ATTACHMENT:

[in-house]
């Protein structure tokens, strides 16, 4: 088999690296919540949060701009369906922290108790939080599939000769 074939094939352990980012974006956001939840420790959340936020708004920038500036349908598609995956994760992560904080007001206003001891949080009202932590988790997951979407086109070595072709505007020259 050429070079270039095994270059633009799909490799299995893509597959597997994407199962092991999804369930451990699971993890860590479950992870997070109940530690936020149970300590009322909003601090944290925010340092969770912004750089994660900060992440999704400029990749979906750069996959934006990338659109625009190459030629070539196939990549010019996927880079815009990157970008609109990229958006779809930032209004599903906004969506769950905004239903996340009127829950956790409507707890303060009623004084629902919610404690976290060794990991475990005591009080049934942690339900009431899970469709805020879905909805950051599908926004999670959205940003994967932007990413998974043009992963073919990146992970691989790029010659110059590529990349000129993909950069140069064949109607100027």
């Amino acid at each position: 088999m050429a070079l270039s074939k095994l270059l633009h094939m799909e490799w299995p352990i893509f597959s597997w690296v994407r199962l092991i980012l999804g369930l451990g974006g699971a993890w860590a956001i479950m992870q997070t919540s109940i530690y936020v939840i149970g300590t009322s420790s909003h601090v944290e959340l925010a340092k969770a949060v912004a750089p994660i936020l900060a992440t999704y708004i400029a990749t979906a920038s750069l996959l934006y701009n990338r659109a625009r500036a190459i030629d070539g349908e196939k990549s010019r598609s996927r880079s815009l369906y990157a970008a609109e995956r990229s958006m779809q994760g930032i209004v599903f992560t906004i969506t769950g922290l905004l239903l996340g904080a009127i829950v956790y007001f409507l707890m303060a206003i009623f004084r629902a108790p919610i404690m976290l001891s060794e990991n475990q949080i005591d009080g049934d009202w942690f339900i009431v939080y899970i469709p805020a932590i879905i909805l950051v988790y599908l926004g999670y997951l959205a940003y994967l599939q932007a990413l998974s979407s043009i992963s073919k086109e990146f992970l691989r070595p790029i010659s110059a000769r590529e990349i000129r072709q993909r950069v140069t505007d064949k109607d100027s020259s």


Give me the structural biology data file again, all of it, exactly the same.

[in-house]
């Protein structure tokens, strides 16, 4: 088999690296919540949060701009369906922290108790939080599939000769 074939094939352990980012974006956001939840420790959340936020708004920038500036349908598609995956994760992560904080007001206003001891949080009202932590988790997951979407086109070595072709505007020259 050429070079270039095994270059633009799909490799299995893509597959597997994407199962092991999804369930451990699971993890860590479950992870997070109940530690936020149970300590009322909003601090944290925010340092969770912004750089994660900060992440999704400029990749979906750069996959934006990338659109625009190459030629070539196939990549010019996927880079815009990157970008609109990229958006779809930032209004599903906004969506769950905004239903996340009127829950956790409507707890303060009623004084629902919610404690976290060794990991475990005591009080049934942690339900009431899970469709805020879905909805950051599908926004999670959205940003994967932007990413998974043009992963073919990146992970691989790029010659110059590529990349000129993909950069140069064949109607100027």
């Amino acid at each position: 088999m050429a070079l270039s074939k095994l270059l633009h094939m799909e490799w299995p352990i893509f597959s597997w690296v994407r199962l092991i980012l999804g369930l451990g974006g699971a993890w860590a956001i479950m992870q997070t919540s109940i530690y936020v939840i149970g300590t009322s420790s909003h601090v944290e959340l925010a340092k969770a949060v912004a750089p994660i936020l900060a992440t999704y708004i400029a990749t979906a920038s750069l996959l934006y701009n990338r659109a625009r500036a190459i030629d070539g349908e196939k990549s010019r598609s996927r880079s815009l369906y990157a970008a609109e995956r990229s958006m779809q994760g930032i209004v599903f992560t906004i969506t769950g922290l905004l239903l996340g904080a009127i829950v956790y007001f409507l707890m303060a206003i009623f004084r629902a108790p919610i404690m976290l001891s060794e990991n475990q949080i005591d009080g049934d009202w942690f339900i009431v939080y899970i469709p805020a932590i879905i909805l950051v988790y599908l926004g999670y997951l959205a940003y994967l599939q932007a990413l998974s979407s043009i992963s073919k086109e990146f992970l691989r070595p790029i010659s110059a000769r590529e990349i000129r072709q993909r950069v140069t505007d064949k109607d100027s020259s």